Introduction to nanotechnology

Nanotechnology definition

If you are like me and follow science and developments fairly closely, you would definitely know that there’s a new gun in the town. From nano-mites to space elevators, nanotechnology has stirred imaginations of many scientists, inspired many entrepreneurs and now slowly finding its way to every common household.

The question, “what’s nanotechnology?” can be answered with a very generalized answer: manipulation of matter with at least one dimension sized from 1 to 100 nanometers. This definition of nanotechnology is quite accepted among many scientists, although there can be slight modifications depending on field. Many experts agree that future of nanotechnology is already sealed and it is to be the next big thing in science.

Nanotechnology and nanoscale

We looked at the nanotechnology definition but for some it can still little abstruse. Let me dissect it for you. First, it’s a technology developed for manipulation of matter. Like a metalsmith manipulate metal and carpenter the wood, nanotechnologist also manipulate matter. But the main differentiation of nanotechnologist from others is the size and scale of the matter he or she choose to manipulate. This bring us to the second part of the nanotechnology definition: matter at least one dimension from 1 to 100 nanometers. Before going forward, let’s first discuss what nanometer is and how big or small it is compared to the scale we usually work with. Most of technologists like carpenters, metalsmiths, stonemiths, etc, usually work on the matter in the scale of meters, centimeters or in some cases millimeters. But nanometer is far smaller than any of these units. To grasp this strange scale we talk about, just think of a millimeter. If you divide this millimeter in to thousand equal segments and pick one of them, and then again divide that in to thousand equal segments, you would find one nanometer. It’s such a small unit of length and sometimes difficult to comprehend without effort, yet nanotechnologist can build things in this scale. To do this nanotechnologists have tools and techniques like any other craftsmen does. So simply, nanotechnology is this set of tools and techniques scientists use to manipulate matter at the scale of 1 to 100 nm.

Nano manipulation


Photo Credit: Confinement of electrons to quantum corrals on a metal surface – Crommie, Lutz and Eigler (1993) Science 262, pp. 218-220

Figure: Atomic corral made by manipulation of Iron atoms on a copper surface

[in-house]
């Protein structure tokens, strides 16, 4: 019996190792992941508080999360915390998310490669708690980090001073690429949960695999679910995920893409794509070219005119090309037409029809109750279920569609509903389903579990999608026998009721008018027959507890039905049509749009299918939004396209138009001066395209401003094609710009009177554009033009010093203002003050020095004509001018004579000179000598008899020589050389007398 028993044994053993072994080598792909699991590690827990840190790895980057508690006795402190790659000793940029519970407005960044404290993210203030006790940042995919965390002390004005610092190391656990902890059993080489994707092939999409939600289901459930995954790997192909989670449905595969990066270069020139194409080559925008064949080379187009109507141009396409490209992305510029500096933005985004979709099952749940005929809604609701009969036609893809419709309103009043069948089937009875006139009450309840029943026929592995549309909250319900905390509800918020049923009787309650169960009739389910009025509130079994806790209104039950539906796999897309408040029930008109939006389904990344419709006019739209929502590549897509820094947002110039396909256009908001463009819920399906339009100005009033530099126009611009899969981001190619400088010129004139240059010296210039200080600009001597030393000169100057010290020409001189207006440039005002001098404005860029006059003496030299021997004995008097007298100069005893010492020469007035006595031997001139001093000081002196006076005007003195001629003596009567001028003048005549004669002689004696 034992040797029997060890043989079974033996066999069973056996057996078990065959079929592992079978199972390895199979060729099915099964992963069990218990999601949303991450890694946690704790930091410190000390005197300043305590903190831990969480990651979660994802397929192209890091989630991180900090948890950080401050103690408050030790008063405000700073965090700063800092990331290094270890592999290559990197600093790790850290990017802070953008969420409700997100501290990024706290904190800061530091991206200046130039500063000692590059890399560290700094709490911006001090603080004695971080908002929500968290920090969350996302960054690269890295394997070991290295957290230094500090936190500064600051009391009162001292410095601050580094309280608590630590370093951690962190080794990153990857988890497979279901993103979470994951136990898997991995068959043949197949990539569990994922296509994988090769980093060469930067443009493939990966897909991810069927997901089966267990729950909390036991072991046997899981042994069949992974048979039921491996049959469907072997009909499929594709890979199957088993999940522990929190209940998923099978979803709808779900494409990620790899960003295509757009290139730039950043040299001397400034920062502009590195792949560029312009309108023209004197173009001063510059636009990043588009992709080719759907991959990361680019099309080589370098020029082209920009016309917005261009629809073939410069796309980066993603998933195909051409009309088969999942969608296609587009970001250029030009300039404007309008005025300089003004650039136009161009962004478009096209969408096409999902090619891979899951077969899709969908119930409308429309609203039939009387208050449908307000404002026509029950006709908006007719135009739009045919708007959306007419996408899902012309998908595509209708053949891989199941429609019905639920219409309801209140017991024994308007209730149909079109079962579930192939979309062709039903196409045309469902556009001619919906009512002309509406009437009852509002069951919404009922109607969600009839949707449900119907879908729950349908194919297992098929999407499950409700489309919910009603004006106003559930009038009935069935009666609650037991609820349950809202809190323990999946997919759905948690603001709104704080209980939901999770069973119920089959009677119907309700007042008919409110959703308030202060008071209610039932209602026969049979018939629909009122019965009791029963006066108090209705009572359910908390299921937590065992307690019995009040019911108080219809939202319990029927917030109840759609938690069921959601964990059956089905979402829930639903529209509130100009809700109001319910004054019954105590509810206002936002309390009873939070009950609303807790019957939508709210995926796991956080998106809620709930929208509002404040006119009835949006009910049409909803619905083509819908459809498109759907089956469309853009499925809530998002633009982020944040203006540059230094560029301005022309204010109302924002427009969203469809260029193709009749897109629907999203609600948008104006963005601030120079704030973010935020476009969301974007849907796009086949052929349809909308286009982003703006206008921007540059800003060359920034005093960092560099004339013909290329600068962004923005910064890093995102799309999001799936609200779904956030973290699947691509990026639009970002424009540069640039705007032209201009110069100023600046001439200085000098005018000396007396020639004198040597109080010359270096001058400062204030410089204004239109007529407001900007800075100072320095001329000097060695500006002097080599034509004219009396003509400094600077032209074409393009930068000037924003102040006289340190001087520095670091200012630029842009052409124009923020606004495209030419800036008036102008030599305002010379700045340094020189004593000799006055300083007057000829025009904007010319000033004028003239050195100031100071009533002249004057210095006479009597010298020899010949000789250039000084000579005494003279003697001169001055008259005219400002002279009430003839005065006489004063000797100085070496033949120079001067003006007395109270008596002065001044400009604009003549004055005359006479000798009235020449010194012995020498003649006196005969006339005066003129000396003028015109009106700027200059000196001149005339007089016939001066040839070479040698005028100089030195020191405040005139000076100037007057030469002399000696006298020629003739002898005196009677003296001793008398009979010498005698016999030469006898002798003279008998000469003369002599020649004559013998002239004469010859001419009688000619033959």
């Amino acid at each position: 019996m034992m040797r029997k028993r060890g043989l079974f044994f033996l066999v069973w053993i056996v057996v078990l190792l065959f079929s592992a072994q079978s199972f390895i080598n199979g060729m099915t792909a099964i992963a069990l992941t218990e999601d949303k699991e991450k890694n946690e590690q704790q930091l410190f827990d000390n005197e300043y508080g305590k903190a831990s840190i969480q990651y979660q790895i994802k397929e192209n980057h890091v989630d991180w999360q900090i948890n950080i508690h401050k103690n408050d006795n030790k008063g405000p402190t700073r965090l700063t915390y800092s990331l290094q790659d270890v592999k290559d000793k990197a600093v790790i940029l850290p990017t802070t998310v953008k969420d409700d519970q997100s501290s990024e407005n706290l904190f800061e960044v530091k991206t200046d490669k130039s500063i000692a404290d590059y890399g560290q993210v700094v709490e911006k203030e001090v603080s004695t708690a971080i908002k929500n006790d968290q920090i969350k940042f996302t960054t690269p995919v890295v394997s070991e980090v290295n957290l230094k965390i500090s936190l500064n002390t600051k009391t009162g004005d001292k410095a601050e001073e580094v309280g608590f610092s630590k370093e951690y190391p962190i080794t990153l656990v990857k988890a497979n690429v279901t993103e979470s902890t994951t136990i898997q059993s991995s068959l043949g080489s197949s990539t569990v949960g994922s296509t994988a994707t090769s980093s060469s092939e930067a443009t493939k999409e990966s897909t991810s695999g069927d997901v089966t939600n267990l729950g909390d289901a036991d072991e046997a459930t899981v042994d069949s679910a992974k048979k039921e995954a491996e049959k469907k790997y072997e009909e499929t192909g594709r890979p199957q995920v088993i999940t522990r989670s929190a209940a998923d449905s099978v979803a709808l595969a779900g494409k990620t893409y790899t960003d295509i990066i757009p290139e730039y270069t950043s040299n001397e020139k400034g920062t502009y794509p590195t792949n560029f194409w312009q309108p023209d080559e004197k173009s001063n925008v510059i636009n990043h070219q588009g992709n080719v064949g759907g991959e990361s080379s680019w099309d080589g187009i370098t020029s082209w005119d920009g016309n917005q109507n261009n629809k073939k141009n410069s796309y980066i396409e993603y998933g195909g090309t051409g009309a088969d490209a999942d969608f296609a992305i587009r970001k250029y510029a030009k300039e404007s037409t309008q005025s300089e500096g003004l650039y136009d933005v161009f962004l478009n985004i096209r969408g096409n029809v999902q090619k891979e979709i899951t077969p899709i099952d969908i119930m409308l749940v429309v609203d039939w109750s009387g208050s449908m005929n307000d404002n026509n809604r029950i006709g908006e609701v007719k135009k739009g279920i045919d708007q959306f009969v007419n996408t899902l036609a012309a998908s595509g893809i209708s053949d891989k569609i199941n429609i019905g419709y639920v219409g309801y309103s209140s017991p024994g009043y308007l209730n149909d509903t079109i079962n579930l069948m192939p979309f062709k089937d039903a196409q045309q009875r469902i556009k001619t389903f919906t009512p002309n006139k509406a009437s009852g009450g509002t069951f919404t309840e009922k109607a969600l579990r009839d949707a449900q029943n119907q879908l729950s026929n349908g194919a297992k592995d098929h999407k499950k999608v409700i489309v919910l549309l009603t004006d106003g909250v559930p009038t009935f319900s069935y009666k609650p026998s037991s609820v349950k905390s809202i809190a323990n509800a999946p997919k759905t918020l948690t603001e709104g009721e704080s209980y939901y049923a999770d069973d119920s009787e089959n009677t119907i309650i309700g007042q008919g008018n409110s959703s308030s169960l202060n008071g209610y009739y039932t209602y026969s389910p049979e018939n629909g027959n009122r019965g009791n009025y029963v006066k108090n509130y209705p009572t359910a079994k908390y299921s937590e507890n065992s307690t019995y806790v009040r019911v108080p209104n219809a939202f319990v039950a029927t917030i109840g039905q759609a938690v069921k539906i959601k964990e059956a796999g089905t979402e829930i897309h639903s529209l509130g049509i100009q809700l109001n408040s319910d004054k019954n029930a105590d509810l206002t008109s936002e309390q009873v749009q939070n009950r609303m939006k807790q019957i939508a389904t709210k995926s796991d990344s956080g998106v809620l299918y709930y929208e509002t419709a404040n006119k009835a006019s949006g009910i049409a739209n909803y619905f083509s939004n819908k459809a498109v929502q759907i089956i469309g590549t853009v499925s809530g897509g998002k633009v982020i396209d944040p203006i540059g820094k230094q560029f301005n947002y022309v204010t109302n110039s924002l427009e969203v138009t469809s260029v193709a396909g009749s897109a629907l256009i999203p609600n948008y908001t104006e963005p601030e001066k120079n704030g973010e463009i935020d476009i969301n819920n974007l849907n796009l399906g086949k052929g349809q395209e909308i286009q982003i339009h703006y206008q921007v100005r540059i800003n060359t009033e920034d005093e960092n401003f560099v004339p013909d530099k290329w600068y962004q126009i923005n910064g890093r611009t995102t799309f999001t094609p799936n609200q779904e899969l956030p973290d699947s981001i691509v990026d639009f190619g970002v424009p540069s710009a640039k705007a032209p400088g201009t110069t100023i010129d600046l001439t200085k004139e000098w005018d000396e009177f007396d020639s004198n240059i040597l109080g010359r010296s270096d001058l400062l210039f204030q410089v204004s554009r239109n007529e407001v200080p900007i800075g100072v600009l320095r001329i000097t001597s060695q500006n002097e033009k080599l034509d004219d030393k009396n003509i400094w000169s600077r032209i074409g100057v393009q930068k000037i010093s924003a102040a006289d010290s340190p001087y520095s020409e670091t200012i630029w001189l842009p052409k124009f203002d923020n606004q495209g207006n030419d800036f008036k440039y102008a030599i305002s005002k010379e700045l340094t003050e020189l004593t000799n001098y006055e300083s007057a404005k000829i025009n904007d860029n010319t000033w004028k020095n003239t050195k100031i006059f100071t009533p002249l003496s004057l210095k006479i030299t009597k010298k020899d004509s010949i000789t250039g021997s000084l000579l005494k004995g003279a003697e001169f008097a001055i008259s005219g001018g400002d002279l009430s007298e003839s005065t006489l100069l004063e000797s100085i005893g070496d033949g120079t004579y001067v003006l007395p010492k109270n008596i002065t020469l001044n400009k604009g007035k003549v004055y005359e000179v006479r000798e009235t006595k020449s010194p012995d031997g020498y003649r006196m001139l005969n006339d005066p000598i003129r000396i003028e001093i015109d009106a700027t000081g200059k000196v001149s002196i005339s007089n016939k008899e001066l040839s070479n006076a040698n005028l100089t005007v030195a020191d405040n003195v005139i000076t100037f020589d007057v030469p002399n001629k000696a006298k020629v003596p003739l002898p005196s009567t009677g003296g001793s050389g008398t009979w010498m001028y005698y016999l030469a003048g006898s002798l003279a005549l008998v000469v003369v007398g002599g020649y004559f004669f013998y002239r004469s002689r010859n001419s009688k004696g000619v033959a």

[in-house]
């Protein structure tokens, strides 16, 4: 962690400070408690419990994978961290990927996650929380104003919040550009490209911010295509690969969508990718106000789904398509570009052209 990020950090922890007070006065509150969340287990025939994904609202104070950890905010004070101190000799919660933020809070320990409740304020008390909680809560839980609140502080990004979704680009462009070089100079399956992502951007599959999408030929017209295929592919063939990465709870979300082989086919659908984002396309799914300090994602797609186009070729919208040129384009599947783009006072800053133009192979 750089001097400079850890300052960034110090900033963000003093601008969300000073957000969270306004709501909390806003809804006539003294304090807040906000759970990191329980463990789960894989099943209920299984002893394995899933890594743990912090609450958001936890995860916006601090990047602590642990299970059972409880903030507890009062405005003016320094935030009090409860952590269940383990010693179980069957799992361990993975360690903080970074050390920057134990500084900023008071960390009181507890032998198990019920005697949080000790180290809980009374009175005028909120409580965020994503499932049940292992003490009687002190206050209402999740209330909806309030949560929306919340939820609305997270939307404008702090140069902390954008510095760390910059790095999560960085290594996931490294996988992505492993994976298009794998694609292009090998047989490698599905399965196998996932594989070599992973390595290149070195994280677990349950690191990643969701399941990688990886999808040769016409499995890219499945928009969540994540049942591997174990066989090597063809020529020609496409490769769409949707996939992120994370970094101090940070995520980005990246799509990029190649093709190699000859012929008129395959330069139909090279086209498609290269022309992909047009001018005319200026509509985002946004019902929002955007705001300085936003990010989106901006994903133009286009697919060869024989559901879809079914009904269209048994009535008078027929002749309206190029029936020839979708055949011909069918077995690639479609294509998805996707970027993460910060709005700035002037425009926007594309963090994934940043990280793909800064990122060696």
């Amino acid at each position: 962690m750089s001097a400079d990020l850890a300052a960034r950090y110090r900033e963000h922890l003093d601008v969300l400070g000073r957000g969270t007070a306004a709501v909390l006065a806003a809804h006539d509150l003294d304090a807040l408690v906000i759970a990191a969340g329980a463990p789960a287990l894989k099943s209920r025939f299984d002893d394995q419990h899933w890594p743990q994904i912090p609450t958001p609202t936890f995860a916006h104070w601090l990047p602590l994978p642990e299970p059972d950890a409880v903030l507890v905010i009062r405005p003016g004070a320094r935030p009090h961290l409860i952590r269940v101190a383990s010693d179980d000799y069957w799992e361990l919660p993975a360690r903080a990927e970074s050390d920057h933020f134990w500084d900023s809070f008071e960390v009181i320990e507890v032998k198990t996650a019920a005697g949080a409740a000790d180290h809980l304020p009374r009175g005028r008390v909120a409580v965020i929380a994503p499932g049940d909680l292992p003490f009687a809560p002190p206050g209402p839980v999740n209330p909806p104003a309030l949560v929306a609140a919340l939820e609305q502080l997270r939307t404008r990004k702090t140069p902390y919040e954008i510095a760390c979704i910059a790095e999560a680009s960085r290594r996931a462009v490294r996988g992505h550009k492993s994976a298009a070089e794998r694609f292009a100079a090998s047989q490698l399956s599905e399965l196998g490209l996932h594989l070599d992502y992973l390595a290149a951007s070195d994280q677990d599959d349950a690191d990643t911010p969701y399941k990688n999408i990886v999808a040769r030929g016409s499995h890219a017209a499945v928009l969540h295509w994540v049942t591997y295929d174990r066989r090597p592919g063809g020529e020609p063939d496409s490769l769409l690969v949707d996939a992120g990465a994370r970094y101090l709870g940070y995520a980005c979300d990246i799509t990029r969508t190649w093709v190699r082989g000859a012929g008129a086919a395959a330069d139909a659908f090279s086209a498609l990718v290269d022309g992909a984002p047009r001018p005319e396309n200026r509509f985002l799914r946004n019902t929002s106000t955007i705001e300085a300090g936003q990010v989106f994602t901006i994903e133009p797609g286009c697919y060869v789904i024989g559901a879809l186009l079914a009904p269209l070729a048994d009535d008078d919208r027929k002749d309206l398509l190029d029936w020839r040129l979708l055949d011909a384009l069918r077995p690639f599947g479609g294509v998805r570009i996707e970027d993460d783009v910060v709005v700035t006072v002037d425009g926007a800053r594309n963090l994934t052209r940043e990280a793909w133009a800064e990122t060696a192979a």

There’s no better example to show how powerful we are in nano level matter manipulation than the one shown in the above picture. It’s an image of a quantum corral only one nanometer long made by scientists through atom by atom manipulation. You would need more than 300,000 of these just to fit around a single human hair. Just imagine the level of technology you would require to do something like this and to image this as it happens.

Nature at nanoscale

Our advances in nanotechnology however, is deceptive. We may think we are good at it but we are very far from the nanotechnological feats performed by nature; the ultimate nanotechnologist. Looking closely in to the natural things, we see the complex structures, patterns and processes exist in them at the nanoscale . Examples of nanotechnology are everywhere. Super water repellency on lotus leafs, brilliant colors in butterfly wings, extreme wall climbing ability of geckos, color changing ability of octopus are all great feats of nature nanotechnology. But in my view, the greatest nature nanotechnology achievement is simply us; humans. We all started our journey as a single cell. We were built atom by atom, molecule by molecule through the nanoscale processes that nature has devised to make what we are today.


Figure : Nanolevelfeatures on a lotus leaf surface that render its surface superhydrophobic

Ultimate goal of nanotechnology

Thinking in this line, it’s not difficult to figure out why scientists are so intrigued about the nanotechnology and the science that surrounds it. This fascination towards nanoscience and nanotechnology is simply due to one true goal of every scientist in the world; extreme control over matter. This will enable us to design and built things that are par with or surpass the things that are naturally made.

2 thoughts on “Introduction to nanotechnology

  1. Pingback: The top 10 uses of Graphene |

  2. Pingback: Top FIVE nanotechnology cosmetic products in the world |

Leave a Reply

Fill in your details below or click an icon to log in: Logo

You are commenting using your account. Log Out / Change )

Twitter picture

You are commenting using your Twitter account. Log Out / Change )

Facebook photo

You are commenting using your Facebook account. Log Out / Change )

Google+ photo

You are commenting using your Google+ account. Log Out / Change )

Connecting to %s